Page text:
All right. And Erika, before the next question, I wanted to do a quick follow-up on the Social Security question.
Because I’m in touch with Larry Kotlikoff, and I think Larry would actually agree with Larry Swedroe’s analysis, here’s the thing that Larry Kotlikoff said (he is more of an expert than I particularly on national economic issues and even Social Security itself). He said, “Yes, there’s going to be some changes. Yes, they might make you work longer. Yes, there might be some type of reduction in what you might eventually get, but that’s not most important. And so maybe you don’t want to count on Social Security.” Hopefully, nobody on this call was completely counting on Social Security for their income.
But here is the other thing that Larry said. He said, “They’re still going to reward people who do wait.” So don’t think, “Oh boy, they’re going to change Social Security. I had better take it at 62 because the whole thing is going to go bankrupt, and I’m not going to get anything. So, I might as well grab it now.” And I know that’s a natural reaction, particularly after what Larry Swedroe just said. Larry Kotlikoff and I would agree with him, and yes, there’s going to be changes. Yes, they’re not going to be good for you, but that doesn’t mean that you should necessarily take it early.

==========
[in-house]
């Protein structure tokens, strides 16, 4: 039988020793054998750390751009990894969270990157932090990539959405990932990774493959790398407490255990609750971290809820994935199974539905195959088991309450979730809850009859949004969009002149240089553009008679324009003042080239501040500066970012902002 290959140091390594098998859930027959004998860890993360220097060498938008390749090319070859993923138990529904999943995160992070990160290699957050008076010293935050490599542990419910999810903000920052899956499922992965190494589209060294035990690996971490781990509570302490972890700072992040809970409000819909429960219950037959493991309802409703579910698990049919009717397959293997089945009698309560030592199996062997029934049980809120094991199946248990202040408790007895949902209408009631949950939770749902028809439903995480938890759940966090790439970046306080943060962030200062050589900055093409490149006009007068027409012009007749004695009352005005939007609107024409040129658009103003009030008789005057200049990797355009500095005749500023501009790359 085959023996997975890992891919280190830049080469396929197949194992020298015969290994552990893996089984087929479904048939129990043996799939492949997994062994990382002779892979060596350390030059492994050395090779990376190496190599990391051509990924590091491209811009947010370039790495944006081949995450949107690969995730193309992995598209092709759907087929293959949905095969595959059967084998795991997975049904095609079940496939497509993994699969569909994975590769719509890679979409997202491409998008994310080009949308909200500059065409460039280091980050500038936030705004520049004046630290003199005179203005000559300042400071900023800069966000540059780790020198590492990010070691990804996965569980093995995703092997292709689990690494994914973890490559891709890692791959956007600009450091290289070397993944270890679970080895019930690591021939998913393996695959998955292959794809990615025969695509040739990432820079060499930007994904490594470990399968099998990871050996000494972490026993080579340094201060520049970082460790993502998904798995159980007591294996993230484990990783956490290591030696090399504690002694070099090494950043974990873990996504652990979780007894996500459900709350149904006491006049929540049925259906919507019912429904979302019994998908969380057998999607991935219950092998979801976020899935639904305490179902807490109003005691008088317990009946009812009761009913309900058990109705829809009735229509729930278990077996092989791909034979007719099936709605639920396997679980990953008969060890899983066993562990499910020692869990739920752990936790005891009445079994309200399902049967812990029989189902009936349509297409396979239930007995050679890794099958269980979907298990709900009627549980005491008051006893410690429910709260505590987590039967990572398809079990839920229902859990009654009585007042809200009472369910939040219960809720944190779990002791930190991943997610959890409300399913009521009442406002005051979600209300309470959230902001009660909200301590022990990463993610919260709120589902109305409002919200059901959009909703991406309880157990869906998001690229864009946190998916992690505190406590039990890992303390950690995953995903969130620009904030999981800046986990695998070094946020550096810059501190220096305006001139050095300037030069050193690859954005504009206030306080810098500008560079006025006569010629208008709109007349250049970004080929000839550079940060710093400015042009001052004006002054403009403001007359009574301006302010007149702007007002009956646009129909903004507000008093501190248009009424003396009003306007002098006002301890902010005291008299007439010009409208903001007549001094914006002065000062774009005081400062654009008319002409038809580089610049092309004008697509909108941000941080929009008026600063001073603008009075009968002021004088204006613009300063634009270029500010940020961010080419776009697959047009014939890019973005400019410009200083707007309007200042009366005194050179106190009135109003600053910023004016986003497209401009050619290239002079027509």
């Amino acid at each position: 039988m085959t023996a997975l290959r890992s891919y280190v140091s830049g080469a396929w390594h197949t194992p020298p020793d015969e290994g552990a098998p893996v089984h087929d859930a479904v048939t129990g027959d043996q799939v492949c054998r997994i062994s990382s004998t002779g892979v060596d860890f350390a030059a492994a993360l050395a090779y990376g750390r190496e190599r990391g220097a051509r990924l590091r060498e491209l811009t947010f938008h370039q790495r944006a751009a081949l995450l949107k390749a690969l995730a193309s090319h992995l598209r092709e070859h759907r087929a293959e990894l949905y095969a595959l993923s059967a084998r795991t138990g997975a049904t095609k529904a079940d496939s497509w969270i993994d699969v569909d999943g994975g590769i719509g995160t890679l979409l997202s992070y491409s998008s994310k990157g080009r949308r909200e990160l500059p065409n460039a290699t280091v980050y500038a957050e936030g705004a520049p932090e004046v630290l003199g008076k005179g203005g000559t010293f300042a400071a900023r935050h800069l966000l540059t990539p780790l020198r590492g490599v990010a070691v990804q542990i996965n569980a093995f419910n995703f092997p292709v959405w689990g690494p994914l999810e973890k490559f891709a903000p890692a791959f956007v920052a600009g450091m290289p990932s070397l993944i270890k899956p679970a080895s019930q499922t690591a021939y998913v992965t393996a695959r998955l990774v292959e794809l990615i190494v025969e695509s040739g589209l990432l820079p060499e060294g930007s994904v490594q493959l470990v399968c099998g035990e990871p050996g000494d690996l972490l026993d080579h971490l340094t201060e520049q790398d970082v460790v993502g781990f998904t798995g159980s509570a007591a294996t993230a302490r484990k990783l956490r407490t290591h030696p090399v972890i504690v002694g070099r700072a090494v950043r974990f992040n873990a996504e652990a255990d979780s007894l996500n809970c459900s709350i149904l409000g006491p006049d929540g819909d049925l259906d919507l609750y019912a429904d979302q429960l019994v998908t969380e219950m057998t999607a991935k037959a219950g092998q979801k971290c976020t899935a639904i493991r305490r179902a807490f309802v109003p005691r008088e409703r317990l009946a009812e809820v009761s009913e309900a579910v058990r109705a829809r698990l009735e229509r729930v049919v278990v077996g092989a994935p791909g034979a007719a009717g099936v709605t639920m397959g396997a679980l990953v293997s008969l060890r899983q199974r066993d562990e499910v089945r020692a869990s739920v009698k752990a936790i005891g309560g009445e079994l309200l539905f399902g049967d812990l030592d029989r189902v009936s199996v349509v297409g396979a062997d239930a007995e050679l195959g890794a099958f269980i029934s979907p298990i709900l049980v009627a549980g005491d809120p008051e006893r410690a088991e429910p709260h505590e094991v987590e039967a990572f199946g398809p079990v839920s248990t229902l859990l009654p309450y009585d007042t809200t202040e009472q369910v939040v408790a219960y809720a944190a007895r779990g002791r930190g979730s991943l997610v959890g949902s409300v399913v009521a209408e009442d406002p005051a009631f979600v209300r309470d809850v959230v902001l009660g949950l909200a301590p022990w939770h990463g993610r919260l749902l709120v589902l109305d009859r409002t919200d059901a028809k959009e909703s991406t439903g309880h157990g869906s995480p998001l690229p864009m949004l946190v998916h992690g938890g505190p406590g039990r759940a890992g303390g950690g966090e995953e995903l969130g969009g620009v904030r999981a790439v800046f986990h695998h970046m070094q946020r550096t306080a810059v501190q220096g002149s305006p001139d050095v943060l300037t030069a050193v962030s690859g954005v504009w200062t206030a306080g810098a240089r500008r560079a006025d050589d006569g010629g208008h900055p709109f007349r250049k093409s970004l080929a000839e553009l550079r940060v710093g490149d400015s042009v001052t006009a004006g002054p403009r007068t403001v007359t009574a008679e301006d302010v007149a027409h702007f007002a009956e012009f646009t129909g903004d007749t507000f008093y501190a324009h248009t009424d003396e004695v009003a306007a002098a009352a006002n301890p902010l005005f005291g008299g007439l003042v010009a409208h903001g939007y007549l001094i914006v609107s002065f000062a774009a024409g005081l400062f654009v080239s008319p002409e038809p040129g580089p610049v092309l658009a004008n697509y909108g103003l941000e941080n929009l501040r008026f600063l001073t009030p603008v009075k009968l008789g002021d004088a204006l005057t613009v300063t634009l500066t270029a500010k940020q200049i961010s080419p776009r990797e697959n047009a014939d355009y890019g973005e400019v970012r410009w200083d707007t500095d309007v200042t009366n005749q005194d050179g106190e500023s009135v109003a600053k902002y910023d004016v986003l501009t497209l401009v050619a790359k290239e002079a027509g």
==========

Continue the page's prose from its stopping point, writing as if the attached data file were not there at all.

In fact, we think that you’re going to be rewarded more if you hold off. So, I just thought I would mention that in the area of Social Security, and now I’m happy to take any other questions that we have in the queue.
Absolutely. And I believe from my reading of Larry Kotlikoff, you’ll have to let me know if this is right Jim, but I think another thing that he said was for older retirees, it’s less likely that any changes to the Full Retirement Age (FRA) or other changes that would impact the level of benefits that you can expect to collect would happen to them. It’s more likely to happen to younger people, right?
Yes, that is right. And just to translate, FRA is Full Retirement Age, which right now, depending on when you were born is I believe age 66 and two-thirds. And what that means is that is the age that is in effect a hundred percent of the Social Security benefit for every year that you wait between that and age 70, you get an 8% raise in your benefit. We’ve mathematically shown that I think the break-even mathematically is somewhere around age 82 or 83. I don’t think there is anything new in what Larry said or the new environment that would change that. And just finally to quote Larry again, even if you accept our analysis and the breakeven is age 82 or 83, and let’s say that you’re not sure of your health. You’re not sure so you say, “Well, gee, am I going to make it to age 82 or 83? Maybe I should just be sure to get the money.”
What he would say is, “Think like an economist, don’t think I can actuary!” And this isn’t even including the benefits of a spousal benefit. But if you include that, the issue isn’t if you and your spouse die early, you’ll get a little bit more money. If you take it early, that should not be your concern because dead people don’t have financial problems. Your concern should be outliving your money. If you live a long time, you are better off waiting to get that guarantee. And the implicit interest rate in you waiting is much greater than you’re going to get with any investment, including anything that we can offer.